The Best Sterling Silver & Silverplate Cleaning Secret


Tips & Guides | PUBLISHED 11.19.21 | Jennifer Ventresca
 | BRG

From family heirlooms to fabulous secondhand finds, nothing evokes fun yet elegant entertaining like vintage silver serving pieces and vintage silver-plate accessories. What's not to love about the sparkle of fine antique sterling silver and silver-plate pieces when entertaining for the holidays?

Yet, so many people pass on purchasing silver. Why? It's a royal pain to clean, polish and remove tarnish! More importantly, every time you use silver polish on silver or silver-plate, you are inadvertently removing a little layer of silver. That's why traditional polishing is usually a once- or twice-a-year event at maximum.

The once time honored holiday season tradition of spending countless hours polishing your most treasured antique and vintage sterling silver seems pretty odious to most people today -- especially when considering toxic chemicals and potential harm to the finish on silver-plated items. However, the need for tarnish-free serving pieces, bowls, cups, tableware, and other silver or silver-plated items remains.

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So what do you do when you have a tarnished antique sterling silver repousse heirloom bowl with a lot of intricate nooks and crannies or a couple of really nice vintage silver plate trays? There must be an easy solution. Some sort of silver cleaning DIY trick. A safe, nasty chemical-free de-tarnishing hack.

(This method is particularly helpful on repousse, filigree, and very detailed antique silverware pieces where traditional polishes either get trapped or are difficult to clean.)

It's one of the best kept secrets. (Yes, there's a bit of science "wizardry" at play, but it's super easy, super safe, and super satisfying.) Take a peek at this brief how-to video.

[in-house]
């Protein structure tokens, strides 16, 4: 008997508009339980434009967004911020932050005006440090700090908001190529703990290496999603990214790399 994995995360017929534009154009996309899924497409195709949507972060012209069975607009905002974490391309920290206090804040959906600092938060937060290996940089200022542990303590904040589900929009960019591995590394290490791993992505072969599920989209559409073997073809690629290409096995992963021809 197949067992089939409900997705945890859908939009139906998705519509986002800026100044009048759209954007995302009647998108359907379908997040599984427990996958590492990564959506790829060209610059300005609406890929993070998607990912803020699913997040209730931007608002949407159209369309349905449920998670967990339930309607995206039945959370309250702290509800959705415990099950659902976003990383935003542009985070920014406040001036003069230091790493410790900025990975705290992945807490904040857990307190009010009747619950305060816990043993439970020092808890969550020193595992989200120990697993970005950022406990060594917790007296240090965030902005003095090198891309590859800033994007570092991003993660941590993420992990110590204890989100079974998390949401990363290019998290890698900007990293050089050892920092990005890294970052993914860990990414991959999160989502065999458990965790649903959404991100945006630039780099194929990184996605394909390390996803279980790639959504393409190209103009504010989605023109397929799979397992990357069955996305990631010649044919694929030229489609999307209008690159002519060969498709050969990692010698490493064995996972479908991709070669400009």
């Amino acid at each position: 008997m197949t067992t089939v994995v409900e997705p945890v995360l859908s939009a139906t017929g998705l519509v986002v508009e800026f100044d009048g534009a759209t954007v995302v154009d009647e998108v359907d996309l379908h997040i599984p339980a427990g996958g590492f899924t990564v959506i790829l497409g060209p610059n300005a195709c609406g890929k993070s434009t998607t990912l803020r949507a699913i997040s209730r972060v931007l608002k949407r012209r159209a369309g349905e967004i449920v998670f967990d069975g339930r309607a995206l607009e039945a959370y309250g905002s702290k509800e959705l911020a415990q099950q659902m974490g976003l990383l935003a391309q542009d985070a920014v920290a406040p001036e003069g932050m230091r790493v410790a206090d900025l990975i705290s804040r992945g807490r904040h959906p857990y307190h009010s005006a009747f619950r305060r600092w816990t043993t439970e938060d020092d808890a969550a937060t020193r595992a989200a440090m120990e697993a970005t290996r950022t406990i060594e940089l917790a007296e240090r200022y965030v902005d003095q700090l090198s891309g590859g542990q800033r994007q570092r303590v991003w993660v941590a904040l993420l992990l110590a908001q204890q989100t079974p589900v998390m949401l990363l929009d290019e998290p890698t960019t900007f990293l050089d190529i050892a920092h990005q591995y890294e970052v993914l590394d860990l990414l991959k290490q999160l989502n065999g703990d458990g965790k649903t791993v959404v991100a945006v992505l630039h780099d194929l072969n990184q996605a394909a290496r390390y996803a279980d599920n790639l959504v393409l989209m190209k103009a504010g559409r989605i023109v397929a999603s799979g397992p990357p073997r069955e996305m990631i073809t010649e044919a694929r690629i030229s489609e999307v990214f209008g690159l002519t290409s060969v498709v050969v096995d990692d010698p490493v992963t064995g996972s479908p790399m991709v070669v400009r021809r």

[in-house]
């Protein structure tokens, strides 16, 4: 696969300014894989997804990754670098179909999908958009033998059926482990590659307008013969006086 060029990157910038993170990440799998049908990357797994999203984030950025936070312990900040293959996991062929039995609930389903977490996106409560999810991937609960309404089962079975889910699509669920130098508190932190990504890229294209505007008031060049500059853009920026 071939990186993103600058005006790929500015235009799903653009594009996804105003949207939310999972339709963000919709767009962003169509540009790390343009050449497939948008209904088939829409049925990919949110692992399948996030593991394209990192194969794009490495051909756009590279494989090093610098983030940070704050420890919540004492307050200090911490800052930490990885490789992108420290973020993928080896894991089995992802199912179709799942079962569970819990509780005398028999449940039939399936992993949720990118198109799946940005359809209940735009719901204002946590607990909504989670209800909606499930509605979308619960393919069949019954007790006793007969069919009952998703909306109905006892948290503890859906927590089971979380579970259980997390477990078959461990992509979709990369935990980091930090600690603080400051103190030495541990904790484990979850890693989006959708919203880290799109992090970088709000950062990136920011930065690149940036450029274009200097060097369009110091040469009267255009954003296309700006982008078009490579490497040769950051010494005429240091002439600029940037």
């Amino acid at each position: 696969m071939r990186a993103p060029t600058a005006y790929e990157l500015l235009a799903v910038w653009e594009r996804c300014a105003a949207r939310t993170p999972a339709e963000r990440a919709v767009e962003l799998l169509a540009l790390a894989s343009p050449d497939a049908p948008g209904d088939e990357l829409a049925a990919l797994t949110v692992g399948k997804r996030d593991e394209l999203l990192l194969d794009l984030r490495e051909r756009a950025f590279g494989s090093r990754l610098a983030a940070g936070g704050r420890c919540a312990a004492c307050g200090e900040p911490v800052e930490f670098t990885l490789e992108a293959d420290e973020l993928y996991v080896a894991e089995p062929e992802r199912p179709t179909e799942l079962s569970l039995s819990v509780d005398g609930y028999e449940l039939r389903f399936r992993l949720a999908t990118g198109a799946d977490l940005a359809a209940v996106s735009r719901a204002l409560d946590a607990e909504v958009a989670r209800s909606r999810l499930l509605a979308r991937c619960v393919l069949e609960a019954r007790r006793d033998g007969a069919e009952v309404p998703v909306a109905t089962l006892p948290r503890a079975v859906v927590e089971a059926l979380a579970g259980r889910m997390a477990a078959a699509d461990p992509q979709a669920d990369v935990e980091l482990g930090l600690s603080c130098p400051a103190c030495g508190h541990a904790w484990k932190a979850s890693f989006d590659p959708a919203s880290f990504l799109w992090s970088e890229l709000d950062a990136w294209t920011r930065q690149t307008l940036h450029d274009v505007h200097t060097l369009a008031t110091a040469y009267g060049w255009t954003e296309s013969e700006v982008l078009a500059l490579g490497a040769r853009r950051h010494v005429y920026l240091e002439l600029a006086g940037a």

Supplies:

BRG BlogYou can pretty much find just about everything you need in your home already.

  • • Large disposable aluminum roasting pan
  • Washing soda
  • • Water
  • • Tongs
  • • Soft-lint free dish cloth(s)
  • • Pot holders
  • • Stove or heating element

Optional: oversized sheet tray (see hints/tips below)


Directions:

1. Quick Set-up. Place your disposable pan on your stovetop. Fill with water, leaving room for displacement. Sprinkle in the washing soda.

I've never measured. I just sort of eyeball a reasonable amount. If the tarnish doesn't seem to dissolve once I start soaking silver, sprinkle in some more.

2. Heat. Heat the water to steaming (no need to boil).

3. Soak. Carefully place your silver and/or silver-plate into the pan. If you're working with an item that is too large to submerge all at once, work in sections. Just make sure that those sections are contacting the aluminum under the water/soda solution which creates a natural chemical reaction in a "conductive bath."

4. Remove from Bath. When you're satisfied with the tarnish removal, carefully use the tongs and/or pot holder to remove the item from the solution. Be careful ... the metal may be hot to the touch.

5. Rinse Clean. Rinse the item really well under warm tap water. You can use a soft sponge or a soft cloth in the process. Be sure to not use anything abrasive which may scratch the surface.

6. Gently Buff. Buff dry with a soft, lint-free cloth (microfiber works well, as do soft bar towels).

7. Enjoy Success. Enjoy your beautiful, sparkly silver and silver-plate collection!


Hints/Tips:

I use an oversized sheet tray pan under the disposable aluminum pan. Because I have a very strong gas range, the sheet pan provides more even heating and protection for the disposable pan (which covers two different burners). It also provides extra support for the aluminum pan above the burners.

The washing soda soak will leave a white residue on the silver and needs to be well-rinsed after de-tarnishing. I find that using a very soft, lint-free cloth and warm tap water work really well. Be sure to use a gentle, soft cloth for rinsing. You don't want to scratch your sparkly, like new silver and silver-plated items.